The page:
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Historic Biltmore estate hosts new spring marathon
Photo by Eve Smith
Western North Carolina boasts a backdrop of verdant forests and an endless mogul of the Blue Ridge Mountains. Nestled in all that splendor rests George Vanderbilt’s Biltmore Estate, site of the inaugural Asheville Marathon at Biltmore on March 3, 2013.
Runners will start by the mansion—a veritable Hogwarts—and tour the grounds where the views of the property and surrounding landscape seem straight out of France.
“Everything is lush and manicured,” says race director Daphne Kirkwood. “Going onto the estate is an escape from modern-day life. The vastness of the land, the gardens, the house…it’s like traveling back in time. Being part of the marathon is being part of Biltmore history.”
Far from the Outer Banks, far from Tobacco Road, Asheville is a regional hamlet that marks the terminus to the Blue Ridge Parkway in the mountains of western North Carolina. Wide pan shots of the property elicit a Tour de France-backdrop of tree-cloaked mountains and fields of grapevines flush with baby wine.
It’s called the Biltmore House—but calling this mansion a house is like calling Scott Jurek a “weekend warrior”. The mansion, a looming, domineering gothic chateau, was opened to friends and family of George Vanderbilt on Christmas Eve 1895. Vanderbilt envisioned it as a getaway, a remote place where he could live lavishly, but have the acreage to hike. The entire property spans 125,000 acres and marks one of America’s first managed forests.
“To see the race is going to happen makes me giddy,” says Kirkwood. “It’s a dream come true.”
Since the Biltmore Estate is private property, runners won’t be able to scout out the course before race day. Beginning with eight paved-path and road miles that snake through the property, the course becomes trail and carriage roads for the remainder of the race. It braids in and around the estate, up and down hills, by gardens and greenhouses, by farm animals and underneath circling raptors.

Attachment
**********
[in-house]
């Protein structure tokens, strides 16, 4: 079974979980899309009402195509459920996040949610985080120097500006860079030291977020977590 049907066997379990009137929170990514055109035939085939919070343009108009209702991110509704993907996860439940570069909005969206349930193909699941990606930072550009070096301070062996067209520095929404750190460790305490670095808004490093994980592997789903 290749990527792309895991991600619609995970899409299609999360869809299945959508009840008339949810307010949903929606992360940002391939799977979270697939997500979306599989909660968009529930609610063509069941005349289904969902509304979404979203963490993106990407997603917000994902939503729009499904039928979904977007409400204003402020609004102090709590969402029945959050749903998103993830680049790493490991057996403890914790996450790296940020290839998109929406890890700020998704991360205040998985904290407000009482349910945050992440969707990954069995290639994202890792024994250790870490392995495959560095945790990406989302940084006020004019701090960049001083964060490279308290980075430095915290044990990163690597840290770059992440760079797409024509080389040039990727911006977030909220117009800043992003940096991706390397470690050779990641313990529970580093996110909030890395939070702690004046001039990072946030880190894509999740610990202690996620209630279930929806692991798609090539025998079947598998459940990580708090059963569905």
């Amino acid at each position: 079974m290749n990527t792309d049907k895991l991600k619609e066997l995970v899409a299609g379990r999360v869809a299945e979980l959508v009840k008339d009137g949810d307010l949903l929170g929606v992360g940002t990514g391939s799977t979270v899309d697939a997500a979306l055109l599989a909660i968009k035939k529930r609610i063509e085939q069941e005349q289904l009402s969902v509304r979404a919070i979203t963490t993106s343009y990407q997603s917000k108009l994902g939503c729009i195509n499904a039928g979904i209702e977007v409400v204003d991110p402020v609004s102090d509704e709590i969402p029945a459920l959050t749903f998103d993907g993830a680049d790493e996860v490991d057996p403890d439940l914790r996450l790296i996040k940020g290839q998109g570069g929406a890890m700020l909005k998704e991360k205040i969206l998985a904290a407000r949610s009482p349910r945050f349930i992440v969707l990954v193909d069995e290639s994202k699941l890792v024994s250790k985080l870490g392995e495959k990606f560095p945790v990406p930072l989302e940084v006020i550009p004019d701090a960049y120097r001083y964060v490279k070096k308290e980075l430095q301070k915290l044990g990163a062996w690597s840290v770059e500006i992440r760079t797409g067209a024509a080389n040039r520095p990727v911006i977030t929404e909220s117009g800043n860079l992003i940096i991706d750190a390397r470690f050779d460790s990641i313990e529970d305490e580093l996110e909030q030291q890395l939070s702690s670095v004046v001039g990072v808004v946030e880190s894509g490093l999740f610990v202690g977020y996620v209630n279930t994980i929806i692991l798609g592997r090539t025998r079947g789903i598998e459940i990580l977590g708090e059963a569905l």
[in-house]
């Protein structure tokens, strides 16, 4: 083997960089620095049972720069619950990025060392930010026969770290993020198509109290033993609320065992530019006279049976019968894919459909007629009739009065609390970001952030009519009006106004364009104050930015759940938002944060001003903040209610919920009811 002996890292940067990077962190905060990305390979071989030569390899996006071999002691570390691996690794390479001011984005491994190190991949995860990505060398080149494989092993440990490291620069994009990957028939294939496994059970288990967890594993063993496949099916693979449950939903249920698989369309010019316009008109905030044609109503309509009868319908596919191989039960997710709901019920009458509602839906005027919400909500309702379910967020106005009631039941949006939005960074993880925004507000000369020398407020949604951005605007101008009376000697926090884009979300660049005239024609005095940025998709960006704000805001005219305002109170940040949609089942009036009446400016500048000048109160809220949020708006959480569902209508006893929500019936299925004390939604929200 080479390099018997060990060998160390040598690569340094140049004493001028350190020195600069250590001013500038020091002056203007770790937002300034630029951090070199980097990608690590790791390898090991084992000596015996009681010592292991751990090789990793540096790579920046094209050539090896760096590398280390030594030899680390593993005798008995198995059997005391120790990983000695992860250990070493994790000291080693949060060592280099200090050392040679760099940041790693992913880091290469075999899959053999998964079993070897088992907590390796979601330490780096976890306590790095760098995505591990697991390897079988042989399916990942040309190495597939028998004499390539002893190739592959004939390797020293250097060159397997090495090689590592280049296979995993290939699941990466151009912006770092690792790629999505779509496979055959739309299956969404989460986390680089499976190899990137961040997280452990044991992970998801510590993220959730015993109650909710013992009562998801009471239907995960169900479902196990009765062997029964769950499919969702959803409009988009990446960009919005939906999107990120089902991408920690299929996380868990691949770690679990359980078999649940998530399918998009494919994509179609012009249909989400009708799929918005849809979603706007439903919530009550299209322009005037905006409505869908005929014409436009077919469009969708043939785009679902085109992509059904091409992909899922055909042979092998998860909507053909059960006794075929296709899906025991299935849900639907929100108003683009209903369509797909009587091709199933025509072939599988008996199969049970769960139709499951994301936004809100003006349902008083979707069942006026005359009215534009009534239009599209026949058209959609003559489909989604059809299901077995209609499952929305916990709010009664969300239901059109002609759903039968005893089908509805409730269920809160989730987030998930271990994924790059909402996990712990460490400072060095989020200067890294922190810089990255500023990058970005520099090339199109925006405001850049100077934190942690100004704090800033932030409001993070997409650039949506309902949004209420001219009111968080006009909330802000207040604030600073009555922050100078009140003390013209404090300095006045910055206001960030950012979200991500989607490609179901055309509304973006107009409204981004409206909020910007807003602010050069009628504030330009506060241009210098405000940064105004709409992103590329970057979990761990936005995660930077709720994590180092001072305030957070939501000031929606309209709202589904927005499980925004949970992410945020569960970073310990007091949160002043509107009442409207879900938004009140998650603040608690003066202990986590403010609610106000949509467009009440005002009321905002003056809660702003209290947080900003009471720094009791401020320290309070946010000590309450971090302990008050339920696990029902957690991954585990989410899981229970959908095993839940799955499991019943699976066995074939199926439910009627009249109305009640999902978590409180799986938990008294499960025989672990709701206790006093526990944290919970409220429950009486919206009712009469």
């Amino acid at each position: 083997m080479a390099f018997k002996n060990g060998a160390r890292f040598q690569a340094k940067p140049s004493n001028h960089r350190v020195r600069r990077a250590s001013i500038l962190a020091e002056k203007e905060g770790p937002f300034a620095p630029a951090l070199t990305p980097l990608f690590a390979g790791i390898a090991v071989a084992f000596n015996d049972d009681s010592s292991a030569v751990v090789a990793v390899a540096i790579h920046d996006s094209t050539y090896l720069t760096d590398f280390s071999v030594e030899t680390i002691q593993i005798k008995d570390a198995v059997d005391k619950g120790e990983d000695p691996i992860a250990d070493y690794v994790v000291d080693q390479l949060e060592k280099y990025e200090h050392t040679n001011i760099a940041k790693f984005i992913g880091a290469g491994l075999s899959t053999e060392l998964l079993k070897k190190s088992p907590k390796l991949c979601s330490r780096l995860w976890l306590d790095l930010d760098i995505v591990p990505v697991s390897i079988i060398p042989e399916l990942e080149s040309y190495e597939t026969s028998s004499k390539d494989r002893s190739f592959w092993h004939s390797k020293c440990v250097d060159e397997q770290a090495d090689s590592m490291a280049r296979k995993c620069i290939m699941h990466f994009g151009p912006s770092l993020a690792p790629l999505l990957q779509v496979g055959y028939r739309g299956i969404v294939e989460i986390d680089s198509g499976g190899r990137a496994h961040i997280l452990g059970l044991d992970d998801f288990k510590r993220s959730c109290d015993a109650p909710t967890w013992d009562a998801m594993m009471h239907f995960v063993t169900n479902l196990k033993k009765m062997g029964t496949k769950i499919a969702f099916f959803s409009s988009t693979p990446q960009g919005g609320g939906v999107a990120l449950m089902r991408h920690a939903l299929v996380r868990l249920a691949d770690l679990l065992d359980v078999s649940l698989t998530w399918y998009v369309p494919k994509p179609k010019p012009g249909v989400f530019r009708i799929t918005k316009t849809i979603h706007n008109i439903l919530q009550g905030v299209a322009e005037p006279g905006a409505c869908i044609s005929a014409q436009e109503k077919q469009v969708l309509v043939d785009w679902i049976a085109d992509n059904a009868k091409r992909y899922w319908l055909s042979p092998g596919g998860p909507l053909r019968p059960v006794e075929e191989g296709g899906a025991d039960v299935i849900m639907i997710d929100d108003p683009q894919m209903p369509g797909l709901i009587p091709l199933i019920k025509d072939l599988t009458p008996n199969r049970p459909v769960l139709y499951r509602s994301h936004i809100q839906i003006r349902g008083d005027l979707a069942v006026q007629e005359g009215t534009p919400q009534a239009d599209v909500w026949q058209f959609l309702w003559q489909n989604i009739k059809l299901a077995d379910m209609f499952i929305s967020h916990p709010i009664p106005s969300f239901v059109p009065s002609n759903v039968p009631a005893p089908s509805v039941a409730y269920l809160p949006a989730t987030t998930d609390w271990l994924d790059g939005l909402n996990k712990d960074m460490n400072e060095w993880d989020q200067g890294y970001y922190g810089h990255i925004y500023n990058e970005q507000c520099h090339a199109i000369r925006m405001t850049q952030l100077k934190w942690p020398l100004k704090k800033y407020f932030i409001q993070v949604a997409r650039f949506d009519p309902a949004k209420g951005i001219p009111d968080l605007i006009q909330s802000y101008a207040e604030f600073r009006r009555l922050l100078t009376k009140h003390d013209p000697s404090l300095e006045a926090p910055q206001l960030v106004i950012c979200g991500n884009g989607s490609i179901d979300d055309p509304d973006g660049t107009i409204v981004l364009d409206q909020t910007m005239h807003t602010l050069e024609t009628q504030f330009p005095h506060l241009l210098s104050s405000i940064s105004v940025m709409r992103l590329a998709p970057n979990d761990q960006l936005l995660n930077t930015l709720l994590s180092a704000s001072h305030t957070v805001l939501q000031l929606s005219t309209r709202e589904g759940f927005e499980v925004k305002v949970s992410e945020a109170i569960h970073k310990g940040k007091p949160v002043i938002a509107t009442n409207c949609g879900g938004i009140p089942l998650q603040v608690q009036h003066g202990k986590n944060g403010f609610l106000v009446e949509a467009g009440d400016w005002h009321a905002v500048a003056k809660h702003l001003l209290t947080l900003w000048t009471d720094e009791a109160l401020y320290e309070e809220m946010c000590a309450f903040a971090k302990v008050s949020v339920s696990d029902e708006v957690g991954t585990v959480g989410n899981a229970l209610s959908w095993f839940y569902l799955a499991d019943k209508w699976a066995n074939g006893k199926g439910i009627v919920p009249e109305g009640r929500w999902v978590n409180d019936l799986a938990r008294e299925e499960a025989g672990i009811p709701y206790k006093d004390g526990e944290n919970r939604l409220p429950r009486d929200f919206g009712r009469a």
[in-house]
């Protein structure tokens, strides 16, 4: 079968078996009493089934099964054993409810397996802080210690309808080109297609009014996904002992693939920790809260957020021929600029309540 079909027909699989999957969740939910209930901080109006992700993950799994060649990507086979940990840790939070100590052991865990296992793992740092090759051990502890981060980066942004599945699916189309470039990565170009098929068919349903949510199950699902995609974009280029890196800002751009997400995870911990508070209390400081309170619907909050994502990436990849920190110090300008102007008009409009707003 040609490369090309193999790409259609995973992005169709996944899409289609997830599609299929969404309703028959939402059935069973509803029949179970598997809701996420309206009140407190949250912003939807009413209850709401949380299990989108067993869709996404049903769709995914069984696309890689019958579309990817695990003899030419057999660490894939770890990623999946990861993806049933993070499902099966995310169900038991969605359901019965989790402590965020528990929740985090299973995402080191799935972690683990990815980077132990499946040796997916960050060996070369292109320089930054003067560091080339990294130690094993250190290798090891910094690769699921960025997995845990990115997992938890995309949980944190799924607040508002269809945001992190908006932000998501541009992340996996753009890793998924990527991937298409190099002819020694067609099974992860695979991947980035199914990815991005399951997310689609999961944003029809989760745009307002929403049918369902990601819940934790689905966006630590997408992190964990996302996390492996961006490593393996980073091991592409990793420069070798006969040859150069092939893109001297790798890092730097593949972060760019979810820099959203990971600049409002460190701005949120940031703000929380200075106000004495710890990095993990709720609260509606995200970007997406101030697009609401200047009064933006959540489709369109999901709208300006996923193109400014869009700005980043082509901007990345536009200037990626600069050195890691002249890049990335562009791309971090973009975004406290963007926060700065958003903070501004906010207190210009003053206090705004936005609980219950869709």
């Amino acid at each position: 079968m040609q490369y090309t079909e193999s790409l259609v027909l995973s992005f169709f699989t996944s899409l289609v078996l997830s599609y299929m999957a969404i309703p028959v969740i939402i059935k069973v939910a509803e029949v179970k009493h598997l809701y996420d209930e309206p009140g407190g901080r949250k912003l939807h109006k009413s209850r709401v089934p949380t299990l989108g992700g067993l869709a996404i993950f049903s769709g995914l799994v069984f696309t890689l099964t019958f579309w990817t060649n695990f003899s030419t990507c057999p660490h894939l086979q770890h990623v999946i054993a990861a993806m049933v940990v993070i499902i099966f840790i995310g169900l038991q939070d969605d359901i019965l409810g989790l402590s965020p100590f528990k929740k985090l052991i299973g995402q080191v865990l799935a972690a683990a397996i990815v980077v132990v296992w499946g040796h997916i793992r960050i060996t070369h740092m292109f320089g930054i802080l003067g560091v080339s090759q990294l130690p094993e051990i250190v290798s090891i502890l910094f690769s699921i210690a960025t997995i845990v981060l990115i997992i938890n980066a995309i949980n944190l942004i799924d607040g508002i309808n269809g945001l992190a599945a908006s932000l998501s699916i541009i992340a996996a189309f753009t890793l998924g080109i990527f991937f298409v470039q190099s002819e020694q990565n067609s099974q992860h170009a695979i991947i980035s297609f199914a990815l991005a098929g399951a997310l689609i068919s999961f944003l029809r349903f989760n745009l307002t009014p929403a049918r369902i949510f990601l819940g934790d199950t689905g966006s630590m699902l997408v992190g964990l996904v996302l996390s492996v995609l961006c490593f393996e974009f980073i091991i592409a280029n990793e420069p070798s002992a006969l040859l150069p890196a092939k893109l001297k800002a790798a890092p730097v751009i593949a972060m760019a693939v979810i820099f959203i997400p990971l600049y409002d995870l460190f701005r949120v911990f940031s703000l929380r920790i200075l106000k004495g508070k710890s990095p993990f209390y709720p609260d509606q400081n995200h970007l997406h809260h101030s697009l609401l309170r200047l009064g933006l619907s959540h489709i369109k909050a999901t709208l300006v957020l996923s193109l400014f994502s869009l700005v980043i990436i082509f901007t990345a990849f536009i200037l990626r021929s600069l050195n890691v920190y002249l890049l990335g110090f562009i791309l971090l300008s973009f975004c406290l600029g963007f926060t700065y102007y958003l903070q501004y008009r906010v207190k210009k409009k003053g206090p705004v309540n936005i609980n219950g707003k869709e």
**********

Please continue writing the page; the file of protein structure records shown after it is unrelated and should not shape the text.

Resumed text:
“There’s a new bridge connecting the east and west sides,” Kirkwood says. “The west side is where the vineyards are. It has a European feel to it. You get hillside views of old barns and houses. Run right through the vineyards, just beautiful, a view of the house never been seen before.”
The Asheville-area running community has been responding in kind. Kirkwood says elite runners are drawn to the challenge of running on a new course and the $6500 in total prize money.
Asheville native and 2006 Ultrarunner of the Year Anne Lundblad, 46, is thrilled to have a marathon in her hometown. She recently was part of the gold medal-winning U.S. 24-Hour Team that competed in Poland in September. For the Asheville Marathon, she plans to gear up with speed work.
“The course will be rolling,” says Lundblad. “I imagine we’ll be running by the French Broad River and beautiful gardens. I’ve seen deer and lots of birds, but it’s not a wild mountain run. It’s definitely well manicured.”
With the scenery, the 1300-entry cap, and road traffic largely prohibited from the property, there is a charming hybrid aspect to the race—the energy of a road marathon matched with the peacefulness of a trail run.
Important Race Details
Race entry includes all-day access to the Biltmore House and grounds. The inaugural Asheville Marathon is limited to 1,300 runners. Participants must complete the race within 6 ½ hours. Prize purse offered totaling $6500. A portion of the race proceeds benefit the Leukemia & Lymphoma Society and the Mission Cancer Center.
The Biltmore Estate prides itself on its upkeep and knowledgeable staff. Take the time and visit the mansion and get a sense of the life George Vanderbilt lived. You can be the judge as to whether you’d like it or not.
Admission includes self-guided tours of the mansion, gardens and Antler Hill Village.
Shuttle transportation will be provided to and from the race when you stay at the Race Headquarters Double Tree by Hilton. Directions: http://ashevillemarathon.com/travel/directions/
Race Headquarters: DoubleTree by Hilton Asheville — Biltmore and other Biltmore Farms Hotels. http://ashevillemarathon.com/travel/hotels/
What goes better with trail runner than beer? Asheville’s beer culture precedes them. It was recently named “Beer City USA.” Visit Asheville Brewing Company, Craggie Brewing Company, and/or the French Broad Brewery for recovery.
Other Trails to Hit Up
Bent Creek Trail at the North Carolina Arboretum
Over ten miles of hiking and biking trails sought out by tourists and locals alike.
Mountain to Sea Trail
The Mountain to Sea Trail is a 900-mile trail connecting the Smokey Mountains to the Coastal Plain in the eastern part of the state. Most of the sections are labeled “moderately rough” so expect this network to be gnarly.
The Appalachian Trail
Just 20 miles north of Asheville, runners can hit up the AT for as long or as short as you’d like.